I am one of those people who always wanted a horse as a little kid but never had one. I loved horses from the moment I saw one (from what my parents say, I don’t remember because I was 3). Every year we would go to Michagan where my mom grew up to visit her relatives and my favorite time there was when we would spend a week or two at my great uncle and aunts small hobby farm. They had two show Arabs we would get to sit on the horses as they were lead around. I remember how happy I felt as we spent time grooming and feeding the horses.
When I was 8, my parents put my sister and I in riding lessons at a local ranch. I remember every horse I worked with and how different they were. It wasn’t all fun and games but with our trainer Mark’s guideance he really helped keep us safe. Looking back now, I see he did something else, something very important. He challenged us to understand our horse and let us see more of what a real horse is; For instance, he would have us go catch our horses (under supervision of course) One of my favorite horses Brutus would only let someone halter him if he could run at you and stop a few feet away and you didn’t move….If you moved, you would have to start again. I know that sounds like aggressive behavior but the horse Brutus, was just very smart and really non aggressive, it felt differently then an aggressive act. I guess he felt as a school riding horse that if you could pass his test then you could be his partner. That’s the only time I had witnessed that type of behavior and it both tested and scared me but that was the only way I could ride him so I did it.
After a few years of riding lessons, my parents seperated so lessons were no longer an option for us. Years went by and eventually the only contact I had with horses was visiting the barns at the state fair every year.
Something snapped inside me one day in 2008 and I decided it’s time for me to get back into horses.
I did some lessons, not knowing what exactly I wanted out of it, I quickly realized spending an hour on a horse’s back training myself in technique was not what I wanted. I wanted to know the horse, I wanted to groom, spend time and develop a friendship. The lesssons didn’t offer that. So my next move was to try leasing a horse.
I ended up finding a horse in Hugo, she was a western pleasure solid paint QH named Dinah. SHE was wonderful but people in the barn were not, Every time I had her out I had people coming up to me complaining about Dinah, saying she was a bitch and was mean and stubborn, crazy…whatever…Someone at one point told me I should beat her. Another person a ‘friend’ of the owner yanked on her bridle and as a reaction the horse reared up. I watched for a half hour as the owners daughter attempted to lay the horse down while beating her and kicking her to get her on the ground. Long story short, I told the owner the things people were saying and doing, she confronted them, they all said they never said/did that and she ended our lease. Knowing what I know now, I feel very badly for Dinah, she’s one of those really nice horses that won’t make anyone into a statistic because she’s so calm and accepting but like so many other horses she’s stuck living with an unknowledgeable owner who thinks she’s done learning about horses.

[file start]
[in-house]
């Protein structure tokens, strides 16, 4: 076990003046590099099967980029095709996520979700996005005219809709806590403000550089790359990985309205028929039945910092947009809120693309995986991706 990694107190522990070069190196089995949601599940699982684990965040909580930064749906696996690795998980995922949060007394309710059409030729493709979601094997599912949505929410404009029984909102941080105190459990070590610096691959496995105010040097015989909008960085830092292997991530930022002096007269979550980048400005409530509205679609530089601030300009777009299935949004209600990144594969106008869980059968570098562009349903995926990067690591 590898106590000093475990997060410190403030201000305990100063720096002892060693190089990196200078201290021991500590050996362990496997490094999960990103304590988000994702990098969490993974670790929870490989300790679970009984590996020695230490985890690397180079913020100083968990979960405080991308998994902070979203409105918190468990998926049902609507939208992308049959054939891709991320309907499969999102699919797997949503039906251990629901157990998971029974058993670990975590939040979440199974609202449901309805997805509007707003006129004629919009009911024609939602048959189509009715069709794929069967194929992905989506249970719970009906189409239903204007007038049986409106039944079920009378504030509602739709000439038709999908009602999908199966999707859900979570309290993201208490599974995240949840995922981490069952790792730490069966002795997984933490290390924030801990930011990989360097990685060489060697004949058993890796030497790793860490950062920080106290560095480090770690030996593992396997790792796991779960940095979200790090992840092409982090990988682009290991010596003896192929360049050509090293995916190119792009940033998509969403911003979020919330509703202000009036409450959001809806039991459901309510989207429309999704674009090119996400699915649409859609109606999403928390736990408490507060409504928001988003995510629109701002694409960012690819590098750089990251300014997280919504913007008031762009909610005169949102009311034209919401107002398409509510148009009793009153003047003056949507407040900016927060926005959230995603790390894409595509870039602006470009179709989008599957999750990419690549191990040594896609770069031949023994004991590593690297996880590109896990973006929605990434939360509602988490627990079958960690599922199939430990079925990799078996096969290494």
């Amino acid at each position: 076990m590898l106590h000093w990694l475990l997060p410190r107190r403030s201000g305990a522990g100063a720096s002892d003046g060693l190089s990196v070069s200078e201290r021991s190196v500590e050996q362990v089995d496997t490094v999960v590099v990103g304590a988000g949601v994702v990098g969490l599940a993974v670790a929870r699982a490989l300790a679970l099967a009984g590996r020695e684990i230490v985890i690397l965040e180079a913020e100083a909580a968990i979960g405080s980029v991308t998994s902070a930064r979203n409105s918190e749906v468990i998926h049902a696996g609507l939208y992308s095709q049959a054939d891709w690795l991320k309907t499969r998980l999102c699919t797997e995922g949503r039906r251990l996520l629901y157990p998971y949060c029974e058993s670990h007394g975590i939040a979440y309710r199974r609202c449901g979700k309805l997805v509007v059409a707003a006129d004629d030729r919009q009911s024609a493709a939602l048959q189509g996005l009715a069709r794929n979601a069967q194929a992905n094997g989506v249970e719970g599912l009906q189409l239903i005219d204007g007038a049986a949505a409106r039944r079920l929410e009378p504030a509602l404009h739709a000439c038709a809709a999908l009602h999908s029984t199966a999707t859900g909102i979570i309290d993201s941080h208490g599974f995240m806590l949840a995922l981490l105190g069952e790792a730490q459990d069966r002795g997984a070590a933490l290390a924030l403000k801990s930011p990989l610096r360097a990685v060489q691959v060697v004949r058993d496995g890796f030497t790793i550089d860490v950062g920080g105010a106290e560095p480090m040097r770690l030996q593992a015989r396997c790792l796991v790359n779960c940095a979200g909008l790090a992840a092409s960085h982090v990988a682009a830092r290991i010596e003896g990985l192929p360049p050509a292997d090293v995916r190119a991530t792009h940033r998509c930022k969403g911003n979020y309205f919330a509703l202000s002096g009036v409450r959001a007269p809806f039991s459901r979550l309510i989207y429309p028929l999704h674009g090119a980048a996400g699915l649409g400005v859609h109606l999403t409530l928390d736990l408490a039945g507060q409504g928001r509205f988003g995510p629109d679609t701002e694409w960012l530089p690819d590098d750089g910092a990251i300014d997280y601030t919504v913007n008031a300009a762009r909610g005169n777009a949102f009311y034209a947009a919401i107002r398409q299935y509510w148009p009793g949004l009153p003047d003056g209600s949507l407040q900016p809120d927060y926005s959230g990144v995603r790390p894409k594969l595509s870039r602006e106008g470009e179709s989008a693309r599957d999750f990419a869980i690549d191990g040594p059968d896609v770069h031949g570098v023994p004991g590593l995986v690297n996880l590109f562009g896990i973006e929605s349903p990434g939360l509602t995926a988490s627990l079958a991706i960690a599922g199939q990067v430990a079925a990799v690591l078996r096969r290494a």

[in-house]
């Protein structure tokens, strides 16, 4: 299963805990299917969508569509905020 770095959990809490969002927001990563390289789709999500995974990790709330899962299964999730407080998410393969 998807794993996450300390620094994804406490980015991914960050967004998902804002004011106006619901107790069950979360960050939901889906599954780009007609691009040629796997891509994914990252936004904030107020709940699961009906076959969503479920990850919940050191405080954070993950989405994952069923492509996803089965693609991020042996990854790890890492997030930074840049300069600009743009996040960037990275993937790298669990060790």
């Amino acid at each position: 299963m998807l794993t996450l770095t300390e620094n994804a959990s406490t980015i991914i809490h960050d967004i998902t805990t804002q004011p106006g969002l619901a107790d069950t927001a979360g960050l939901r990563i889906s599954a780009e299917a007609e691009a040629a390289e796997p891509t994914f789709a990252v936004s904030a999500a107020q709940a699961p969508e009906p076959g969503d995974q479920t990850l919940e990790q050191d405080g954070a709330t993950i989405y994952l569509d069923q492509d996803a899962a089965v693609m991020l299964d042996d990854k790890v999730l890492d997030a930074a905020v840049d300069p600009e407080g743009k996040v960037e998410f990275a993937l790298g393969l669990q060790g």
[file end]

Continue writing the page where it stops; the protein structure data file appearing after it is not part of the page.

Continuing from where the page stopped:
One night, out with some friends from my old Jiu Jitsu gym, I started talking about my experiances and fustrations in my search on different lessons and leases and I said I just don’t know if I would ever find what I was looking for. One of the girls I didn’t know spoke up and said her friend was looking for a rider for her horse. She hooked us up and I met Collen and Wakan, little did I know this was a life changing point in time for me.
When I met Colleen, I liked her immediatly. Her personality and positivity was so bright. We met at a McDonalds so she could size me up and see if I was the type of person she wanted to introduce her horse to. We went to the barn and I met Wakan. A Colonial spanish mustang, he is beautiful, solid black with a thick wild mane and build and the thing I noticed about him right away is that he was interested in me, he wanted to engage and mug me for treats and investigate me, I had never met a horse that was so interested in strangers….Usually it’s a sniff and soon as they know you don’t have a treat they are back to that glazed over look, ignoring people. Wakan was nothing like this but what shocked me more is what Colleen showed me next, how she ‘talked’ to him with body language and follow up with different kinds of reinfocrement. She told me if I agreed to help her with her horse I would have to do it the way she had learned. She explained she did a natural horsemanship method called Parelli. This was my first introduction to natural horsemanship and I know there are a lot of opinions every which way about horsemanship in general but I decided to re learn everything I thought I knew and learn Parelli.
I worked with Colleen and Wakan for about 2 years learning natural horsemanship and developing some very dear friendships with both of them. Colleen introduced me to more and more horse friends and I was adopted into thier group.